Product Review: Urban Decay's Naked palette

I originally saw this palette in Sephora several months ago, looked it over, and actually passed. Yes, passed. The colors looked a little muted to me. Also, I figured neutral palettes are a dime-a-dozen.

Well, after about 6 months and a buzz around this product so loud it's sparked eBay hikes like it's on the black market, I changed my tune. Slowly. At first, I began wondering what was so special about this palette. It's a mix of neutral shades, one dark, one blue-toned silver, some gold, and highlighting shades. That answers my own question: The composition of the palette is what's made it stand out in a market flooded with eyeshadow palettes. The assembly is smart; the packaging is eye-catching; the shadows themselves are beautiful (incandescent without being a bit sparkly) and can be mixed in a variety of ways to create both natural and dramatic looks.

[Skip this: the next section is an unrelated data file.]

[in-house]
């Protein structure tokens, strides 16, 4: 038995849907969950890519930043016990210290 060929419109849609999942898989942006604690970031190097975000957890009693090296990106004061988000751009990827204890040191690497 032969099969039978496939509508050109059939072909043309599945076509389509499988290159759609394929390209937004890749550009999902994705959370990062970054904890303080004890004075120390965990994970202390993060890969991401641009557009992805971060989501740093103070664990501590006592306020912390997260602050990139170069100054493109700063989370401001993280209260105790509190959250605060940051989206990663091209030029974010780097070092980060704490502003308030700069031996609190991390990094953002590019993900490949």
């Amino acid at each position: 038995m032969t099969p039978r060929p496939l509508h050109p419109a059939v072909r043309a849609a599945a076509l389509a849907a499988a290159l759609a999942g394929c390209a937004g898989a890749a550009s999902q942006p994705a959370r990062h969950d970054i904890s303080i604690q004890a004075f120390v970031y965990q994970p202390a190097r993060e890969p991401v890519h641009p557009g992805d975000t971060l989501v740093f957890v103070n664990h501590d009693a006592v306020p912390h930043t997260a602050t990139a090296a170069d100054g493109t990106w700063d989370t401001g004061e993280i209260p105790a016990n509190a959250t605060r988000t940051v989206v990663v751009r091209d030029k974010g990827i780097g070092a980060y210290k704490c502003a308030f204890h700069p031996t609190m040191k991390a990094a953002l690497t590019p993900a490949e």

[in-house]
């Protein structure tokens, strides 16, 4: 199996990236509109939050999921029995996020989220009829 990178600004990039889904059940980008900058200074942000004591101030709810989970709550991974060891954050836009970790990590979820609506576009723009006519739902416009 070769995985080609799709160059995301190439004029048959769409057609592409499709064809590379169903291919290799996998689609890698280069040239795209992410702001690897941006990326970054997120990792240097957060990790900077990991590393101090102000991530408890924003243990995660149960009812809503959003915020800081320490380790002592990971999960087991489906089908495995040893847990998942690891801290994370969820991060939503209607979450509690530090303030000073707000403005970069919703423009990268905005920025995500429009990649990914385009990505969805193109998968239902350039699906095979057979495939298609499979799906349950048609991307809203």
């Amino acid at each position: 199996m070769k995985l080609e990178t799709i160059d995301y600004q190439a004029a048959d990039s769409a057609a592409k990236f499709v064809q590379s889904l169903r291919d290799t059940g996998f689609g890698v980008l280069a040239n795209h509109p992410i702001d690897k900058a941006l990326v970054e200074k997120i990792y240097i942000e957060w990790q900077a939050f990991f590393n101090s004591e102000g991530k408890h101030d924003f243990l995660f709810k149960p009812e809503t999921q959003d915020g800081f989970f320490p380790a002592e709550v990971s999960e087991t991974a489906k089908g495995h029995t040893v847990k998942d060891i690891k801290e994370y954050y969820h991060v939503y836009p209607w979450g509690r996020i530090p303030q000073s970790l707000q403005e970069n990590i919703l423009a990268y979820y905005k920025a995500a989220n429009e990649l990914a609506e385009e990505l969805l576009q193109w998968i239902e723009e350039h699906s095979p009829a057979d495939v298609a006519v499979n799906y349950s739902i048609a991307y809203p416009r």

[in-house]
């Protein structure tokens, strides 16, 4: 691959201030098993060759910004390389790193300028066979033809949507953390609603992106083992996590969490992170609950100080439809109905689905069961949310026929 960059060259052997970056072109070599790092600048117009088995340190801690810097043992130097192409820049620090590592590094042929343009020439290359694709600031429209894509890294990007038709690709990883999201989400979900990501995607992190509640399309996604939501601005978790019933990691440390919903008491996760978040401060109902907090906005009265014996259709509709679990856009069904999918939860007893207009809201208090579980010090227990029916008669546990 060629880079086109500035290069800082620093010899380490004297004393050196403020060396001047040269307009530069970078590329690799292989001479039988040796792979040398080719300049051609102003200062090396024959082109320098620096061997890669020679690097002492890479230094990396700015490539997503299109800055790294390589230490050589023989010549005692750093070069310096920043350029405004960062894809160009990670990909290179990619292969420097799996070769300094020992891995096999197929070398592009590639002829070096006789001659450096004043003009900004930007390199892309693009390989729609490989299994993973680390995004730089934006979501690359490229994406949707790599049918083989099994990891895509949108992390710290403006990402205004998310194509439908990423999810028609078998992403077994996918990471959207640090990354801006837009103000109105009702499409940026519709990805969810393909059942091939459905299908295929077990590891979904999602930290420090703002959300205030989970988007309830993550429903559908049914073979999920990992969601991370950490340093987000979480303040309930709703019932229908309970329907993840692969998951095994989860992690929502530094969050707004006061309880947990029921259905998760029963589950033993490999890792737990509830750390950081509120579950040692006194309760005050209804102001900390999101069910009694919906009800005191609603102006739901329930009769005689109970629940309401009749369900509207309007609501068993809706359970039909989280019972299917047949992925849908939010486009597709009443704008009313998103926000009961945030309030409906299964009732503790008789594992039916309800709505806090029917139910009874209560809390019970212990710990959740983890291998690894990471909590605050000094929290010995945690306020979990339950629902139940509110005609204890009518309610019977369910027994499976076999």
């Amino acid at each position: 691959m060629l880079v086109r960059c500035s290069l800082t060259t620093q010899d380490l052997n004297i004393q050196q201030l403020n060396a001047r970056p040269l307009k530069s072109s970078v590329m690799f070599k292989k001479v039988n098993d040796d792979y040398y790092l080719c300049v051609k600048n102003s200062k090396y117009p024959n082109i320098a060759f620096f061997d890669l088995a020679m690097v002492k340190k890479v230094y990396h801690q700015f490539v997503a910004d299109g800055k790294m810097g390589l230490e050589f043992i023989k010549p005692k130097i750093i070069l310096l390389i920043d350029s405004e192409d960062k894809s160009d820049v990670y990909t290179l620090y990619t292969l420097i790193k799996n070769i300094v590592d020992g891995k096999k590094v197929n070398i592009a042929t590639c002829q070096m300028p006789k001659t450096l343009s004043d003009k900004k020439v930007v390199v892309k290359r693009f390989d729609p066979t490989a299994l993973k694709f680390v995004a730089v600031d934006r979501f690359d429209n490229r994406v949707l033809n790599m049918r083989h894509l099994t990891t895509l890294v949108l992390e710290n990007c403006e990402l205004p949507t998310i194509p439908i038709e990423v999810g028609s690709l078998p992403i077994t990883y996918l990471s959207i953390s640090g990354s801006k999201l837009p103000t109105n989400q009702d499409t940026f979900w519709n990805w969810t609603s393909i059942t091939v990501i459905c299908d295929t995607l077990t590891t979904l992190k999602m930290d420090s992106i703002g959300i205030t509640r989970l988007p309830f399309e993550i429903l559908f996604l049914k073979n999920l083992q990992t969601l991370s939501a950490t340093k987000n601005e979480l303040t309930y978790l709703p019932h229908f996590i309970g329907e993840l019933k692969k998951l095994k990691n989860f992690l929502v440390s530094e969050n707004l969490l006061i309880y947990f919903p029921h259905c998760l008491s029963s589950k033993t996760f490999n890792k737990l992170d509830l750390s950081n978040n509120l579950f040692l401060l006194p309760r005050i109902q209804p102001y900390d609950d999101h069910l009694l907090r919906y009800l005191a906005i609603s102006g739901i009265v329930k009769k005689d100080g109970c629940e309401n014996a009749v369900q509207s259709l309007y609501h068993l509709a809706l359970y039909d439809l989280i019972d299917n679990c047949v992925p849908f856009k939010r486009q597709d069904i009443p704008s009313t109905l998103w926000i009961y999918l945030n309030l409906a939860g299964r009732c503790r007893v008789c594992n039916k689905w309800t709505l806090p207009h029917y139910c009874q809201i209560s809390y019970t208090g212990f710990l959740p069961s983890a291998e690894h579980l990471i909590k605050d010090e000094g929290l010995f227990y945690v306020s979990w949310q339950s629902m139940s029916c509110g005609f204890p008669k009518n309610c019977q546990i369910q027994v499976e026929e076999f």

I used the palette over the weekend while doing makeup on someone for pictures. What I loved was the versatility: I initially went for a natural look on her, then I built upon the colors using the darker shades for a dramatic eye. The palette fit the bill in both cases. The lighter browns like Naked and Buck could easily be duped. What I haven't yet seen from other brands are the textures and tones of Virgin, Half Baked, Sin, Sidecar, and Toasted. Virgin especially has a buttery undertone and looks gorgeous as a highlight color. That is what makes the palette so coveted, it's been described as the Tickle-Me-Elmo for women: Everyone wants one, and they're so hard to get now, there's a waiting list (and maybe some tears).

As for a downside, I've heard from one user it's easy to go through these shadows quickly. I haven't had the palette long enough to personally comment. Urban Decay recently increased the price by $2 to $48 and has replaced its dual-ended eyeliner with an eyeshadow brush.


Urban Decay Naked palette, natural look


UD Naked, dramatic look

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